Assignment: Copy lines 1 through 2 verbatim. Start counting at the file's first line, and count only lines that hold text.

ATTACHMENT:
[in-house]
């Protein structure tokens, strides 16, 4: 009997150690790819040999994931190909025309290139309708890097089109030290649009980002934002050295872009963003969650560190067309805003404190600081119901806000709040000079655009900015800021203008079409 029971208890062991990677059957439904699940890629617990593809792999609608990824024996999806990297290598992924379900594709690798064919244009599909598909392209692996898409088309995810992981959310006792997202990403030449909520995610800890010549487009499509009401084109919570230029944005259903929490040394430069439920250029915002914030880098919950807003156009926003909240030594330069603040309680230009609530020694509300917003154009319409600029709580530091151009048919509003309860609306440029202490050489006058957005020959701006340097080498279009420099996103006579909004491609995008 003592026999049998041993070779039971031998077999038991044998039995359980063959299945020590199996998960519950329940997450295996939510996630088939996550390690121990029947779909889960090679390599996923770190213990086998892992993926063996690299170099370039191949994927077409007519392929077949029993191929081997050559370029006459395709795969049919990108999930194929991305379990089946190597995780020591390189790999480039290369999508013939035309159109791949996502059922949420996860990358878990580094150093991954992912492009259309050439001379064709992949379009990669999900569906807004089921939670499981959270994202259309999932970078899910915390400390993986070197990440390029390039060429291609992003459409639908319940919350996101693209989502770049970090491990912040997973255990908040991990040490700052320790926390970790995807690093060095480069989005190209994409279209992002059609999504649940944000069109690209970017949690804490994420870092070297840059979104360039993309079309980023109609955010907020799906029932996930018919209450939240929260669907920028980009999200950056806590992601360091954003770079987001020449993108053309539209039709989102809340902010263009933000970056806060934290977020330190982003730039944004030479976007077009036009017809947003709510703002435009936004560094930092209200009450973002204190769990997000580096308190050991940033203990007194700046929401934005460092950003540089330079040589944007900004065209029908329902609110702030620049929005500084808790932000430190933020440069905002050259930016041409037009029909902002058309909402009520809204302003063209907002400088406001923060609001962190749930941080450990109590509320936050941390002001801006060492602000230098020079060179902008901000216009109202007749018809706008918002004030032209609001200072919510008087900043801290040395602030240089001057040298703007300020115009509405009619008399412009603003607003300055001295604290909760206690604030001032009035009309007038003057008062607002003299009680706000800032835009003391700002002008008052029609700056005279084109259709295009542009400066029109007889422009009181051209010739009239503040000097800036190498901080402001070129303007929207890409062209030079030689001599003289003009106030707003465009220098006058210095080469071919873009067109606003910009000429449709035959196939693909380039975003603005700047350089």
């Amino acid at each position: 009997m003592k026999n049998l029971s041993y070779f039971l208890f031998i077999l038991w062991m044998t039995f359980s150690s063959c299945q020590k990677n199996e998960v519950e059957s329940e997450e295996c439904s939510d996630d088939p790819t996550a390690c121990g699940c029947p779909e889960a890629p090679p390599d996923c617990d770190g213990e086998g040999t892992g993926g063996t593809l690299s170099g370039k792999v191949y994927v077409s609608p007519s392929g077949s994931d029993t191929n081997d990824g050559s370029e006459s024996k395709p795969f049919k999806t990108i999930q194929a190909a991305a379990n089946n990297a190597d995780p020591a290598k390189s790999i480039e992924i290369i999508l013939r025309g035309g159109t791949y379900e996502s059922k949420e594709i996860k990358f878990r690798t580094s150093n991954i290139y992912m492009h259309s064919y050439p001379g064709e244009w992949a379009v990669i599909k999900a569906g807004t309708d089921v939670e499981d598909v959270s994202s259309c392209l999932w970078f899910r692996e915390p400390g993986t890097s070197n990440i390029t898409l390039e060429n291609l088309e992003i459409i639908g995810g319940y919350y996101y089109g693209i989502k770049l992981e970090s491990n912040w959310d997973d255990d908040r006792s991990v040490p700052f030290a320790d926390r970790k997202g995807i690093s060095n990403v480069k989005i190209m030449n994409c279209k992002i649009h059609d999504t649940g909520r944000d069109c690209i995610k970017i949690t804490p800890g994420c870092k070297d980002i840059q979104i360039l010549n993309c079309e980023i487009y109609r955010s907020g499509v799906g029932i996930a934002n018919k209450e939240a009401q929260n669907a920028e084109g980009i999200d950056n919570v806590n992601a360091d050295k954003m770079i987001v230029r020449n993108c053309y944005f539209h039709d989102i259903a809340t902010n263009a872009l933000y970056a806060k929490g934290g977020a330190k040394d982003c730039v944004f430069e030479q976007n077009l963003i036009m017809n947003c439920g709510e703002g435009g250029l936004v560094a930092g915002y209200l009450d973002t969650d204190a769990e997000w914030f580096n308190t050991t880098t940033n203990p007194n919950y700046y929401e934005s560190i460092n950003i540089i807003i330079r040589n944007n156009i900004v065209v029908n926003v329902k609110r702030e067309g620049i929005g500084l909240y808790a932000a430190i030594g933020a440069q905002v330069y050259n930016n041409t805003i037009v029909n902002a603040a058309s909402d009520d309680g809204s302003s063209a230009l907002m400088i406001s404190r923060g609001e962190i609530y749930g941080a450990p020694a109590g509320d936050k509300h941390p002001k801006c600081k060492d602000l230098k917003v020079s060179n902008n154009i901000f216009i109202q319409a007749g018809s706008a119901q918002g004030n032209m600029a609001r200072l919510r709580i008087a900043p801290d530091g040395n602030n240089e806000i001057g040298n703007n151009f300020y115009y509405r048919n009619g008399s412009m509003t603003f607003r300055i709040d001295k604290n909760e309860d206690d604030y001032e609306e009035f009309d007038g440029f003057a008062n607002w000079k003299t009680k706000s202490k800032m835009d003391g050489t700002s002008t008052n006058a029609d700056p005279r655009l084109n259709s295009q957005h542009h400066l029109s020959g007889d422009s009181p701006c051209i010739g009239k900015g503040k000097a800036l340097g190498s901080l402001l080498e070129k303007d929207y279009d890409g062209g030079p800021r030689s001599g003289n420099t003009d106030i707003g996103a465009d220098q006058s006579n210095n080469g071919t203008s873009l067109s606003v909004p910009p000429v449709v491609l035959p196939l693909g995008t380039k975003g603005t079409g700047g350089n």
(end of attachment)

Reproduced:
[in-house]
């Protein structure tokens, strides 16, 4: 009997150690790819040999994931190909025309290139309708890097089109030290649009980002934002050295872009963003969650560190067309805003404190600081119901806000709040000079655009900015800021203008079409 029971208890062991990677059957439904699940890629617990593809792999609608990824024996999806990297290598992924379900594709690798064919244009599909598909392209692996898409088309995810992981959310006792997202990403030449909520995610800890010549487009499509009401084109919570230029944005259903929490040394430069439920250029915002914030880098919950807003156009926003909240030594330069603040309680230009609530020694509300917003154009319409600029709580530091151009048919509003309860609306440029202490050489006058957005020959701006340097080498279009420099996103006579909004491609995008 003592026999049998041993070779039971031998077999038991044998039995359980063959299945020590199996998960519950329940997450295996939510996630088939996550390690121990029947779909889960090679390599996923770190213990086998892992993926063996690299170099370039191949994927077409007519392929077949029993191929081997050559370029006459395709795969049919990108999930194929991305379990089946190597995780020591390189790999480039290369999508013939035309159109791949996502059922949420996860990358878990580094150093991954992912492009259309050439001379064709992949379009990669999900569906807004089921939670499981959270994202259309999932970078899910915390400390993986070197990440390029390039060429291609992003459409639908319940919350996101693209989502770049970090491990912040997973255990908040991990040490700052320790926390970790995807690093060095480069989005190209994409279209992002059609999504649940944000069109690209970017949690804490994420870092070297840059979104360039993309079309980023109609955010907020799906029932996930018919209450939240929260669907920028980009999200950056806590992601360091954003770079987001020449993108053309539209039709989102809340902010263009933000970056806060934290977020330190982003730039944004030479976007077009036009017809947003709510703002435009936004560094930092209200009450973002204190769990997000580096308190050991940033203990007194700046929401934005460092950003540089330079040589944007900004065209029908329902609110702030620049929005500084808790932000430190933020440069905002050259930016041409037009029909902002058309909402009520809204302003063209907002400088406001923060609001962190749930941080450990109590509320936050941390002001801006060492602000230098020079060179902008901000216009109202007749018809706008918002004030032209609001200072919510008087900043801290040395602030240089001057040298703007300020115009509405009619008399412009603003607003300055001295604290909760206690604030001032009035009309007038003057008062607002003299009680706000800032835009003391700002002008008052029609700056005279084109259709295009542009400066029109007889422009009181051209010739009239503040000097800036190498901080402001070129303007929207890409062209030079030689001599003289003009106030707003465009220098006058210095080469071919873009067109606003910009000429449709035959196939693909380039975003603005700047350089």